Calcutta, March 26: Swapan Ghosh, a manager at the state-run Great Eastern Hotel, picked up an early retirement scheme form about 10 days ago. He returned it the next day, without filling it up.
'As soon as I took the form, some Citu leaders came and told me there was no way I could accept the scheme,' said the manager of the hotel's outlet, Sip and Bite, who had hoped to use the money to start his own eatery.
The deadline for accepting the scheme formulated as part of the 165-year-old hotel's planned privatisation ended today, with not even one of its over 400 employees opting for it. But in view of complaints by the staff that they were being forcibly held back by union bosses, the government looks set to extend the date.
'We will review the situation on Monday and may extend the ERS deadline,' tourism secretary T.K. Burman said today.
Hotel sources said there are around 200 workers, who are over 50 years old and hail from Bihar and Uttar Pradesh, who wanted to take the ERS money and go back home.
'But the unions would not hear of it,' said a fearful Laxmi Narayan Singh, who hails from Gopalgunj in Bihar and works in the security department. 'After all, we have all been part of one union or the other. We lost nerve and decided not to go for it. We have been told we cannot even utter the word ERS.'
Gateman Ramafer Ram said the employees are not even being allowed to enquire about the scheme. 'I want to know how, when and how much compensation the government is offering us, but no one is explaining that to us,' said the member of the Intuc-affiliated union. 'If I ask, I will be disowned by my union.'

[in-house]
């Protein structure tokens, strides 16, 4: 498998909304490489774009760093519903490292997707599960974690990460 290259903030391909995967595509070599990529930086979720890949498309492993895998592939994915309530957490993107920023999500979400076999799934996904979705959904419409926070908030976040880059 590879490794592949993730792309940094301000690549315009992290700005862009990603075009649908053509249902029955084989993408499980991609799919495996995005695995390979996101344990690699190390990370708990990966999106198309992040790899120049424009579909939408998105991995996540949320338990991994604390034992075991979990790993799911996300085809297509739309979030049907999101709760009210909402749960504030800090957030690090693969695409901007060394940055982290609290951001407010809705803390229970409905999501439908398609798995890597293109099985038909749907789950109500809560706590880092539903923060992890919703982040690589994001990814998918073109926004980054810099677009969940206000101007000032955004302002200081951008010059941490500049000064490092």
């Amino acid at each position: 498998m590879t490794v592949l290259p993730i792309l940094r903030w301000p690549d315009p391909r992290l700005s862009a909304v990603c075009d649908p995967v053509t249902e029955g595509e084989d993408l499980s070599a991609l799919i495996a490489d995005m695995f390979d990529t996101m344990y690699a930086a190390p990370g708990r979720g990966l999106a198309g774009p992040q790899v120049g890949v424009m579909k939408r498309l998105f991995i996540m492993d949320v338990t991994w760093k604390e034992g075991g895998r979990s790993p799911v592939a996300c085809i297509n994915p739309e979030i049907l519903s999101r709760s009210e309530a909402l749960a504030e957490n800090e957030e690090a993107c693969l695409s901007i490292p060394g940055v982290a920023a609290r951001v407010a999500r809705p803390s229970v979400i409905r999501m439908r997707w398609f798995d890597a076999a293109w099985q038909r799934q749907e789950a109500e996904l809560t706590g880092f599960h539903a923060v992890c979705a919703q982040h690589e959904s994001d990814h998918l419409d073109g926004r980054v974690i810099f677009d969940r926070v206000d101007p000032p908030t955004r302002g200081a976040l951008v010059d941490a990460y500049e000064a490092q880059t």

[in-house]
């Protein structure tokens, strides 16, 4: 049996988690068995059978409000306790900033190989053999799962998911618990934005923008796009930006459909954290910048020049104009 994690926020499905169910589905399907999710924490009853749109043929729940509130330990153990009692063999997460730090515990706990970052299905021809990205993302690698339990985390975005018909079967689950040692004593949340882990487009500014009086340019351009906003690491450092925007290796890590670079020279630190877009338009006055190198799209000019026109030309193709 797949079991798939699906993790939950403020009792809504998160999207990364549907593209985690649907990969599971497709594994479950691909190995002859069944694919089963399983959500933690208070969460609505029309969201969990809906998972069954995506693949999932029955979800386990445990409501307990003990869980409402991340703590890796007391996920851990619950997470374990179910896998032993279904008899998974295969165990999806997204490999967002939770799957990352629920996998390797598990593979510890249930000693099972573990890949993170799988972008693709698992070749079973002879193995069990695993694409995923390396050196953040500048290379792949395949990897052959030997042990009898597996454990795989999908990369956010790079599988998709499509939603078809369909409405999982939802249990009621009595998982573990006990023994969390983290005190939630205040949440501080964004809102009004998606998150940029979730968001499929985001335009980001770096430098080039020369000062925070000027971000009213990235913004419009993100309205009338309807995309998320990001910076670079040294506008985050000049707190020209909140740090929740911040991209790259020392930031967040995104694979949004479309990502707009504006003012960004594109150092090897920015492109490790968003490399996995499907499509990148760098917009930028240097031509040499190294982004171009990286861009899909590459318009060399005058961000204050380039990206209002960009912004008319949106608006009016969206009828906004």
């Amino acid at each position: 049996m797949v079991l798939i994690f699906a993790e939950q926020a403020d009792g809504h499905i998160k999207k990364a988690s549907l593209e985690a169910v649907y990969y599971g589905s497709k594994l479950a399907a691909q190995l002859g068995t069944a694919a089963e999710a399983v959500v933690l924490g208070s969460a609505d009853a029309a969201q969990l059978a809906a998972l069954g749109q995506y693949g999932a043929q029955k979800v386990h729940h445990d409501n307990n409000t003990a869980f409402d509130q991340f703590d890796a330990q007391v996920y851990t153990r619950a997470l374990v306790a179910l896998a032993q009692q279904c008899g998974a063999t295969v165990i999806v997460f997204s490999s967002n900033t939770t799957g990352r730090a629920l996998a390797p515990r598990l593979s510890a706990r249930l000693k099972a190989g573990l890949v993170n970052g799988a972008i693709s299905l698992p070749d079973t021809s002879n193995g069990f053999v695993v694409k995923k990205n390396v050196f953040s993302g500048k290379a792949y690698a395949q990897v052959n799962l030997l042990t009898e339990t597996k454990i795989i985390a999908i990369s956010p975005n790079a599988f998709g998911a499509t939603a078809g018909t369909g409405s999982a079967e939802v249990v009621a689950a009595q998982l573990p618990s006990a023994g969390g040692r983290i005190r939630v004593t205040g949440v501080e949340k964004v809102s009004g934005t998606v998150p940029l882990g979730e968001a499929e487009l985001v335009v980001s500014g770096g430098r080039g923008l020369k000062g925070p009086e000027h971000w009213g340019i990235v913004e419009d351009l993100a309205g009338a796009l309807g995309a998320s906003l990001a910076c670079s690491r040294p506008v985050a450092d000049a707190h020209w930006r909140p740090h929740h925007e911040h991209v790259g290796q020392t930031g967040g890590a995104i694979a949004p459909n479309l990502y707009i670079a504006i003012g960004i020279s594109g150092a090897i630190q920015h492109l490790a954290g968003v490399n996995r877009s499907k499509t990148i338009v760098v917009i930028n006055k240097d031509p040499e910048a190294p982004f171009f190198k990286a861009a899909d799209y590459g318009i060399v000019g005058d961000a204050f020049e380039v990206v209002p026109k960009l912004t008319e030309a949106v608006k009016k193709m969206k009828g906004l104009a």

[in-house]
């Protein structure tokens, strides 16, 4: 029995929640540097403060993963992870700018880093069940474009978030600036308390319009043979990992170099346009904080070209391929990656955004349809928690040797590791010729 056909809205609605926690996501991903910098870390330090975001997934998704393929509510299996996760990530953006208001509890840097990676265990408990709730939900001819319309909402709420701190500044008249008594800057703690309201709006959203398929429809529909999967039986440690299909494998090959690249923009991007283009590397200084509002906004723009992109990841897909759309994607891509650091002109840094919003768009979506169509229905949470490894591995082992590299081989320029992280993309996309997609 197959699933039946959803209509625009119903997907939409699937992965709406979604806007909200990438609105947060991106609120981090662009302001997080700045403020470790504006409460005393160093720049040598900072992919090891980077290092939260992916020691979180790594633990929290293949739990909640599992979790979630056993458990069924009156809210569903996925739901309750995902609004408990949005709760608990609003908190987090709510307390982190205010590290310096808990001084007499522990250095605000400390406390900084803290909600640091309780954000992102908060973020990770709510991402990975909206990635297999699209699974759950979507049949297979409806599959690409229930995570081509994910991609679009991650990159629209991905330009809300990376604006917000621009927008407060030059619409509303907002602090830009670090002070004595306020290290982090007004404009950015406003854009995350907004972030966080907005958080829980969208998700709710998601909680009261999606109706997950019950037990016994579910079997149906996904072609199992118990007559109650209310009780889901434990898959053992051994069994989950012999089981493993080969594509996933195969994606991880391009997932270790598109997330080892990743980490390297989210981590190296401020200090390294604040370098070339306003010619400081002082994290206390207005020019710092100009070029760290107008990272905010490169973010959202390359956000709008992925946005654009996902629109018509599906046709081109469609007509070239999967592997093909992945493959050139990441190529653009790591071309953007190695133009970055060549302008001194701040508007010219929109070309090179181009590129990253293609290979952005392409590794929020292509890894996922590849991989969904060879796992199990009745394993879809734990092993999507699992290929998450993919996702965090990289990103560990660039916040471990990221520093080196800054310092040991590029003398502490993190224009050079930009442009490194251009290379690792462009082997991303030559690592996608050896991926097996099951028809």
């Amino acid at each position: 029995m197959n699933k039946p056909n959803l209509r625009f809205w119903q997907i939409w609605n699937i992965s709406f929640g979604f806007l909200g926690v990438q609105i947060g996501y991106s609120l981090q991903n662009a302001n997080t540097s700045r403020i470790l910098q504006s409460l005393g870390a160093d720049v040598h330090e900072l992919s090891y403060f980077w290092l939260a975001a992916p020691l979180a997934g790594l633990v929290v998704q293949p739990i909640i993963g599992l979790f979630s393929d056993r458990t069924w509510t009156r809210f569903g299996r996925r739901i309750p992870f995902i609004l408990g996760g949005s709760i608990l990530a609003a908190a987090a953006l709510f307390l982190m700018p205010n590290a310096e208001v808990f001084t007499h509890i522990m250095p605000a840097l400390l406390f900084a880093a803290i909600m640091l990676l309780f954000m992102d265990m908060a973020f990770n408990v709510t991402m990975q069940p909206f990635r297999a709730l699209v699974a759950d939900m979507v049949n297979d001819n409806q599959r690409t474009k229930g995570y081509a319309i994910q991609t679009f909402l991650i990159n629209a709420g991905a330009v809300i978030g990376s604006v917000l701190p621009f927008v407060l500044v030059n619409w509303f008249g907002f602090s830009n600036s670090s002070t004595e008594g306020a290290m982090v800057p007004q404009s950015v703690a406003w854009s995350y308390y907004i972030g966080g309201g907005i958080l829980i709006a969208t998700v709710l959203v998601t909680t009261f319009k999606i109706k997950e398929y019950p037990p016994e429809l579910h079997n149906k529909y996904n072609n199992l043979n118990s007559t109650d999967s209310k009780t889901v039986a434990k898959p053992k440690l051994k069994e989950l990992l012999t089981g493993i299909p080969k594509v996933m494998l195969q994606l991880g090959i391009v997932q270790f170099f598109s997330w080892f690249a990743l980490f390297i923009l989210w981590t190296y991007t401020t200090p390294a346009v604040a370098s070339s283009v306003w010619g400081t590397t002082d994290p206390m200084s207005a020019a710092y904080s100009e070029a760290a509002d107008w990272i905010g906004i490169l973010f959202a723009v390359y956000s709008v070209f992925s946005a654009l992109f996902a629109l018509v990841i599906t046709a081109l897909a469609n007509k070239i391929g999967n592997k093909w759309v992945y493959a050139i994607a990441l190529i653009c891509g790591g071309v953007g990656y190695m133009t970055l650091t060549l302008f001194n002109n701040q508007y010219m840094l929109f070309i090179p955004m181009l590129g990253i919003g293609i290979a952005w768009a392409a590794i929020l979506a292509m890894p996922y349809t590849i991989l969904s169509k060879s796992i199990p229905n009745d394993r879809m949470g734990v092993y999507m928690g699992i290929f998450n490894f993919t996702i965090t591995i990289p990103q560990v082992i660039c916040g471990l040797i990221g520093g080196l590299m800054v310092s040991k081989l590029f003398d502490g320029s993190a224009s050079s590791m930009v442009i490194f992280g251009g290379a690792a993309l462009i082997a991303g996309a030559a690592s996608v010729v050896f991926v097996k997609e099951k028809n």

The fear of being ostracised prompted 58-year-old Ghosh to return the application form blank. 'The import of what they said was life would be miserable for me if I went ahead and took it. I felt insecure and ostracised and I promptly returned it the next day even though I would have benefited from it. After my experience here, I wanted to start my own eatery,' he said.
Ghosh had only another year-and-a-half to go before retirement. An employee in the food and beverages wing who had almost 30 said: 'I didn't want to languish with the hotel. I am only 31 and wanted to make it on my own after taking the ERS money. But as soon as the unions got to know my plans, the leaders started intimidating me. I felt threatened and decided not to opt for the scheme.' He did not want to be named.
The unions ' affiliated to Citu, Intuc and the Trinamul-backed Inttuc ' freely admit they are preventing members from signing up. 'About 30 of our members wanted to apply for the scheme, but there was no way we could allow them to go ahead,' said Prabhat Samir Roy, secretary of the Citu-affiliated union. 'We will not allow the workers to do anything that will affect our unity.'